However, education became inevitably an important component in the discussion because of the significant role of education in offering a possible solution. At first glance, scholars at the time seemed to have discussed about the education level of the workers, but actually what matters the most was the relevance of education to social policy, namely how education could contribute to the integration of young workers into the society. Hans von Nostitz for example, whose intensive works "can be seen as the actual blueprint for Kerschensteiner 's work on civic education of German youth" (49), stressed the necessity of developing an education system that could domesticate socialism and help integrating the working classes in society productively. Such intentions were thought to be realized through an education for joy in work, whereas the idealization of work and imbuing it with spirit had been issues in education discourse before Kerschensteiner's activity school appeared.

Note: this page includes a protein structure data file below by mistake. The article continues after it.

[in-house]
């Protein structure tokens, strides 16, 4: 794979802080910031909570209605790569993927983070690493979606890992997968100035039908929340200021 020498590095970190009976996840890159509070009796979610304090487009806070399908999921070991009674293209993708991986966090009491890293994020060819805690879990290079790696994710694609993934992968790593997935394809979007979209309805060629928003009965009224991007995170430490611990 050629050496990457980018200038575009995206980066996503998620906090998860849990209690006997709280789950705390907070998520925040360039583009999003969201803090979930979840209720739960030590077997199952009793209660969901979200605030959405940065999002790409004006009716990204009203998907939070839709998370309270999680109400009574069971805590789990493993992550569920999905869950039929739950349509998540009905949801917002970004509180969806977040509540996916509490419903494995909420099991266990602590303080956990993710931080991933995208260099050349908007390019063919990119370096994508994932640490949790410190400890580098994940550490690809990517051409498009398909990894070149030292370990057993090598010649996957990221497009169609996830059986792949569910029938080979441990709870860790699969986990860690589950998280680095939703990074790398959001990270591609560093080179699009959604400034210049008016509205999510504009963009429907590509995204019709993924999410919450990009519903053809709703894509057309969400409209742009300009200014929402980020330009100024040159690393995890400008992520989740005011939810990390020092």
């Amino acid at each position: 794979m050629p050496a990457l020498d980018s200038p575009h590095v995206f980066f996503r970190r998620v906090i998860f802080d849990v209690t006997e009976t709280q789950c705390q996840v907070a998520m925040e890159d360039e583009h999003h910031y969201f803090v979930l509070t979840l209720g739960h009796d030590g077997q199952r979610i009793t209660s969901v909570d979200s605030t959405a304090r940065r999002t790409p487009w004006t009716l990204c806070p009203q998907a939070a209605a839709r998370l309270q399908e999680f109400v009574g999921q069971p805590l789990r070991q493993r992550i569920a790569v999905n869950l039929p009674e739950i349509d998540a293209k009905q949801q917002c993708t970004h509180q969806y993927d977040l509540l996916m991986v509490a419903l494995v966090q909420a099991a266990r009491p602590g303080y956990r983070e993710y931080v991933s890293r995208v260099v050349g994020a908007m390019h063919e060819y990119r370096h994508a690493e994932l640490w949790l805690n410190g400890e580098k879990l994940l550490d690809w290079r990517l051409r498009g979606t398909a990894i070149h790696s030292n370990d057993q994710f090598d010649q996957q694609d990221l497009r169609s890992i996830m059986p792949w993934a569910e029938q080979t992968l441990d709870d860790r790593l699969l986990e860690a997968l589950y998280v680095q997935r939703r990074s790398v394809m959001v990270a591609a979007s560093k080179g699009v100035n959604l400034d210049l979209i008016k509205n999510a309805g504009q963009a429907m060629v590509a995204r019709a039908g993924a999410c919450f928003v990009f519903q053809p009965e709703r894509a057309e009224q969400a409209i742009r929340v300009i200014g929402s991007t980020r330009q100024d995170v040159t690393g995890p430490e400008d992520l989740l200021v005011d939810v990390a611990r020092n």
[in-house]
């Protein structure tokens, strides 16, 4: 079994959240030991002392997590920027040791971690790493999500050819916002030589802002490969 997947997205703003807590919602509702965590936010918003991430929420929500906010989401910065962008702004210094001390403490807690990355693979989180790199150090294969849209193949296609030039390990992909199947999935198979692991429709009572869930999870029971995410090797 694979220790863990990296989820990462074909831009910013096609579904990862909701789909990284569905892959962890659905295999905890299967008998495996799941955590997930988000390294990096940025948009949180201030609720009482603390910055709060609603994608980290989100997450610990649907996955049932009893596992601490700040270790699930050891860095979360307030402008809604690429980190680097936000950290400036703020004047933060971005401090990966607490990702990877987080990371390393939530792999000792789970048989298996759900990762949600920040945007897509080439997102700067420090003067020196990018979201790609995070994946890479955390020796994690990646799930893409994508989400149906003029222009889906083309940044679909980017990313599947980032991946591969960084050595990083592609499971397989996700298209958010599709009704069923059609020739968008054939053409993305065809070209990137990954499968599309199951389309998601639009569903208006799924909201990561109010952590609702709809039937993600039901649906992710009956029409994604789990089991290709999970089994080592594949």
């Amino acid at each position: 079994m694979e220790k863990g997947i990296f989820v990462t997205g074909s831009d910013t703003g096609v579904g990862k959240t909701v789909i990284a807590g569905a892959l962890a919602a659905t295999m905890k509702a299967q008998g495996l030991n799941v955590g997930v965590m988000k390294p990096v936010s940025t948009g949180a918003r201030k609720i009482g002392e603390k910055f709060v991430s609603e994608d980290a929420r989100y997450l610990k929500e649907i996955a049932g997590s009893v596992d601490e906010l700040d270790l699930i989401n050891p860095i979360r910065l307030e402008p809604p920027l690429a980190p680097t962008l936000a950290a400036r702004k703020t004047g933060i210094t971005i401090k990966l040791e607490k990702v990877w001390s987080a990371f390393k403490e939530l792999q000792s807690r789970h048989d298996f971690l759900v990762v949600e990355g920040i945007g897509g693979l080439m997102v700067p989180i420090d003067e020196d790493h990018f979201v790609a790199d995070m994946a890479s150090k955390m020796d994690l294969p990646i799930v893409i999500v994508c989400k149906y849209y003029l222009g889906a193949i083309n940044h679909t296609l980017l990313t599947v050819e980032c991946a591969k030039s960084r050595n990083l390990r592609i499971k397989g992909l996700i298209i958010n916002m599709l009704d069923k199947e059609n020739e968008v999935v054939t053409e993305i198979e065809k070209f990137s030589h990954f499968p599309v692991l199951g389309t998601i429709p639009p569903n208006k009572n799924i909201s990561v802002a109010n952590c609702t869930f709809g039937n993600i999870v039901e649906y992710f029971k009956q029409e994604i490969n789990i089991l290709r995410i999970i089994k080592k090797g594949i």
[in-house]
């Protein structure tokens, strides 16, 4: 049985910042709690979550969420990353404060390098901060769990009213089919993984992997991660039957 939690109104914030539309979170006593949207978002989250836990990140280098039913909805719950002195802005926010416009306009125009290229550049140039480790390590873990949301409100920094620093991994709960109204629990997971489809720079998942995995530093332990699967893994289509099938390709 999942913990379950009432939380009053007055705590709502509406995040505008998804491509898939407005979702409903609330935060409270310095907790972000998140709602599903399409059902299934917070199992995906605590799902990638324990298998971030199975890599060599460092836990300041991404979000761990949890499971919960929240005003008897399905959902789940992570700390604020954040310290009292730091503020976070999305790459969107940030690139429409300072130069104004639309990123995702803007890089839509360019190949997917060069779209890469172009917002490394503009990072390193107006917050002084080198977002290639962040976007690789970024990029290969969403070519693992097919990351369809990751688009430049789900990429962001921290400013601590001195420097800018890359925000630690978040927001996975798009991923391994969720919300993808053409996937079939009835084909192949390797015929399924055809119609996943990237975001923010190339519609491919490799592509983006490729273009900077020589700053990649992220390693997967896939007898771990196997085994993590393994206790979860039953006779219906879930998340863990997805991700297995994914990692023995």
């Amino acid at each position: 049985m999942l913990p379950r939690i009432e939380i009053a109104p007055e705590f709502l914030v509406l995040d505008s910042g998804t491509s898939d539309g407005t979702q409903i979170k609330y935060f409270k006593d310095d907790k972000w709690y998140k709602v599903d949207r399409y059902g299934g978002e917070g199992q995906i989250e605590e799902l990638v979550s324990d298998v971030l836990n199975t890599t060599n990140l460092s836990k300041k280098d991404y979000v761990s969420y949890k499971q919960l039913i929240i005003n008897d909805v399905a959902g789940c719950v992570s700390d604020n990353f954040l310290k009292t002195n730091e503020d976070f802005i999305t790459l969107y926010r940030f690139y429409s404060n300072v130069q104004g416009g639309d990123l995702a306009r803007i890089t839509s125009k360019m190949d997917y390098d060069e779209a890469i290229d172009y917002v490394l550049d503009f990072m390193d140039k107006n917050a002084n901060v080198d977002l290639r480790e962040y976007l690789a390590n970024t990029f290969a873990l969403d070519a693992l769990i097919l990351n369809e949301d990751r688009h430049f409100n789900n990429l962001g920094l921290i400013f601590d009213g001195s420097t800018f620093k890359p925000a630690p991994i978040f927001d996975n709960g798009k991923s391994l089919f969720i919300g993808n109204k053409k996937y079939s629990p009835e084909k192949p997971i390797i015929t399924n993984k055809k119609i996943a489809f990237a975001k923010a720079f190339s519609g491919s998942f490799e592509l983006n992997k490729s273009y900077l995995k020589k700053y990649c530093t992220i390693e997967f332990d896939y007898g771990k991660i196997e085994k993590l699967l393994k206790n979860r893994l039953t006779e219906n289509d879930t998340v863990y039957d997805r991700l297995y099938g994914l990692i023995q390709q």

After giving the background and context of Kerschensteiner's ideas on activity school, in chapter five Gonon turns to Kerschensteiner's works itself and analyses the thematic core of Kerschensteiner's concept-work. At the beginning of the chapter a brief introduction to the path-breaking book “Begriff der Arbeitsschule” (The Concept of Activity School) and its various editions was given. Gonon then narrates the main idea of Kerschensteiner's essay which was awarded the coveted prize of the Royal Academic of Useful Sciences in Erfurt.